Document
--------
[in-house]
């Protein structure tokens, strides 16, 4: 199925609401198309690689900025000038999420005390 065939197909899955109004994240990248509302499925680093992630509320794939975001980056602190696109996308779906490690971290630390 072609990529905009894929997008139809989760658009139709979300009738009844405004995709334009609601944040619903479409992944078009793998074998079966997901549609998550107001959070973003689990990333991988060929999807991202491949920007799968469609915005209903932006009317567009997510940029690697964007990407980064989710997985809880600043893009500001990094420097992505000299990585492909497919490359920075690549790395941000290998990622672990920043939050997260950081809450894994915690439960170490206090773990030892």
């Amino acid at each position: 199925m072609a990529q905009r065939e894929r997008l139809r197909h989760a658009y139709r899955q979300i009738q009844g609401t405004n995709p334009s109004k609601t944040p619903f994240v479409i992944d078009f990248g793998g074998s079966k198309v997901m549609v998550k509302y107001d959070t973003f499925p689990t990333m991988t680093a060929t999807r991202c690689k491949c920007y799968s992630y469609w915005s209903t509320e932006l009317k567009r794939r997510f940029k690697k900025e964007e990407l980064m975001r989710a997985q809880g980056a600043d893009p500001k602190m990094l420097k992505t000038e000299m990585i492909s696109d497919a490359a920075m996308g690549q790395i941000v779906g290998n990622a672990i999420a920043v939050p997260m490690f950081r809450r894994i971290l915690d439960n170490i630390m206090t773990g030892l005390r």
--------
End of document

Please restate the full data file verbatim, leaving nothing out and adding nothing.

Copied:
[in-house]
């Protein structure tokens, strides 16, 4: 199925609401198309690689900025000038999420005390 065939197909899955109004994240990248509302499925680093992630509320794939975001980056602190696109996308779906490690971290630390 072609990529905009894929997008139809989760658009139709979300009738009844405004995709334009609601944040619903479409992944078009793998074998079966997901549609998550107001959070973003689990990333991988060929999807991202491949920007799968469609915005209903932006009317567009997510940029690697964007990407980064989710997985809880600043893009500001990094420097992505000299990585492909497919490359920075690549790395941000290998990622672990920043939050997260950081809450894994915690439960170490206090773990030892």
């Amino acid at each position: 199925m072609a990529q905009r065939e894929r997008l139809r197909h989760a658009y139709r899955q979300i009738q009844g609401t405004n995709p334009s109004k609601t944040p619903f994240v479409i992944d078009f990248g793998g074998s079966k198309v997901m549609v998550k509302y107001d959070t973003f499925p689990t990333m991988t680093a060929t999807r991202c690689k491949c920007y799968s992630y469609w915005s209903t509320e932006l009317k567009r794939r997510f940029k690697k900025e964007e990407l980064m975001r989710a997985q809880g980056a600043d893009p500001k602190m990094l420097k992505t000038e000299m990585i492909s696109d497919a490359a920075m996308g690549q790395i941000v779906g290998n990622a672990i999420a920043v939050p997260m490690f950081r809450r894994i971290l915690d439960n170490i630390m206090t773990g030892l005390r």